FINN MACCOUL AND HIS FEARLESS WIFE

A GIANT OF A TALE FROM IRELAND

This visually attractive treatment of the early Celtic folktale, in which Finn and his crafty wife foil the menacing giant, Cucullin, is musical in its wording and graced with a fine sprinkling of old Irish artifacts. Cucullin has it in for Finn, just as he has it in for every other giant in the land. As Finn and his wife, Oonagh, are wielders of faery magic—and Oonagh is also endowed with an uncommon store of quick wits—they set up a clever and humorous ruse that results in Cucullin losing his golden finger, the source of his ferocious strength, while Finn escapes being beaten into jelly. Byrd retells the tale with verve; his illustrations are elegant and fine-lined, decked with telling details of history and lore that not only spur interest in the proceedings but convey a palpable sense of the Celtic past. A synopsis of the MacCoul legend, source notes, and a pronunciation guide appear at the end of the book. (Picture book/folklore. 4-8)

Pub Date: Feb. 1, 1999

ISBN: 0-525-45971-5

Page Count: 40

Publisher: Dutton

Review Posted Online: May 20, 2010

Kirkus Reviews Issue: Dec. 15, 1998

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VOTE!

After the sorry example of the 2000 presidential election, it’s good to be reminded of the simple beauty—and hard-won right—of voting for a candidate. And Christelow goes farther in this primer on the process of electing a candidate. Simple language, gay color, and humorous subplots make for an appealing introduction to electoral politics, and she wisely complements her somewhat dry explanatory text with a typically funny word-bubble story of one woman’s mayoral campaign. Readers learn about political parties and polls, voter registration, to be wary of campaign advertising, the right to recounts, and are urged to conduct research into the candidates. There’s also a very handy timeline of voting rights that conveys the eye-opening evolution of democracy in the US. Impressively, Christelow gives to each individual vote a sense of importance—an act of participation that nestles in the heart of democracy. (Picture book. 5-8)

Pub Date: Aug. 18, 2003

ISBN: 0-618-24754-8

Page Count: 48

Publisher: Clarion Books

Review Posted Online: May 20, 2010

Kirkus Reviews Issue: Aug. 1, 2003

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Effectively argues that “People are more powerful together.”

SOMETIMES PEOPLE MARCH

Simple, direct statements are paired with watercolor illustrations to highlight some of the rallying causes for organized marches throughout the history of the United States.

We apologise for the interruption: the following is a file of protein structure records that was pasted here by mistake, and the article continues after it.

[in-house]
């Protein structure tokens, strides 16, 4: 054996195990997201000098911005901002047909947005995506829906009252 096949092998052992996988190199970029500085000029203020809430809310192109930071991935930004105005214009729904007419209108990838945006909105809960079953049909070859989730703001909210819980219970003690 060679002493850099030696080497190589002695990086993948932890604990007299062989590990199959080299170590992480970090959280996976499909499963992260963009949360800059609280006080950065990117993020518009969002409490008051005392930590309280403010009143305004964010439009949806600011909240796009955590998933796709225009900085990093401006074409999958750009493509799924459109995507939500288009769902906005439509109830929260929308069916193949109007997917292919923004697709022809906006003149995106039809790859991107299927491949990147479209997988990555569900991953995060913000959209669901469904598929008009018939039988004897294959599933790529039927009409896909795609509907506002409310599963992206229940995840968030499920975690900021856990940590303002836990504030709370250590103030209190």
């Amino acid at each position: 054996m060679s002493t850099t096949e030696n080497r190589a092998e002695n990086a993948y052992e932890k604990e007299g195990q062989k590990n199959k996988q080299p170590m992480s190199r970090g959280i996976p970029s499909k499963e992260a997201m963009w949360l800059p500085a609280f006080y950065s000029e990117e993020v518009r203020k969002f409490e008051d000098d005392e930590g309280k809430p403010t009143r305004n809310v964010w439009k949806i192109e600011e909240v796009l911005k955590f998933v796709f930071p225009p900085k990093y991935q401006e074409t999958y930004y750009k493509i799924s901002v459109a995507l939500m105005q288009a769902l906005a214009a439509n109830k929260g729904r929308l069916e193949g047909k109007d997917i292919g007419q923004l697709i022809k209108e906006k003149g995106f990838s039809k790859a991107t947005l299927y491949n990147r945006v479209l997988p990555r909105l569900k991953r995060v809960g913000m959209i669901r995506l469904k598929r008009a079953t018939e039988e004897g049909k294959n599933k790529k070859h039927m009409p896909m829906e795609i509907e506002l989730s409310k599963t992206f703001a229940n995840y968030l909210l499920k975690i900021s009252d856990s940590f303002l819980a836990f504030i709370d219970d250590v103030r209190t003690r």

The text and art begin with two marches that will reemerge as metaphor later in the book: a long line of ants marching to and from a piece of watermelon, and members of a blue-and-gold–clad marching band following their leader’s baton. As the band recedes on the verso, across the gutter an extremely diverse group of people similar to the crowds marching across the book’s cover advances toward readers on recto. Here the text repeats the book’s title. Next, negative space surrounds a small group of women and children—obviously from an earlier time—holding a protest sign. The text explains that sometimes people march “to resist injustice.” The facing page shows a contemporary family gazing with chagrin at a polluted beach; they will march because they “notice a need for change.” The text continues to offer simple explanations of why people march, eventually moving to other peaceful means of resistance, including signs, boycotts, strikes, sit-ins, and “taking a knee.” Hardship in the form of physical and psychic exhaustion is mentioned, but police and other legally sanctioned violence against protest is not—the general mood is uplifting encouragement to young, potential activists. This timely book combines rudimentary facts about peaceful resistance with art that depicts organized actions from the 19th century through today, and endnotes reveal more specifics about each illustration, including historic figures represented.

Effectively argues that “People are more powerful together.” (Informational picture book. 4-8)

Pub Date: Sept. 1, 2020

ISBN: 978-0-06-299118-8

Page Count: 32

Publisher: Balzer + Bray/HarperCollins

Review Posted Online: July 14, 2020

Kirkus Reviews Issue: Aug. 1, 2020

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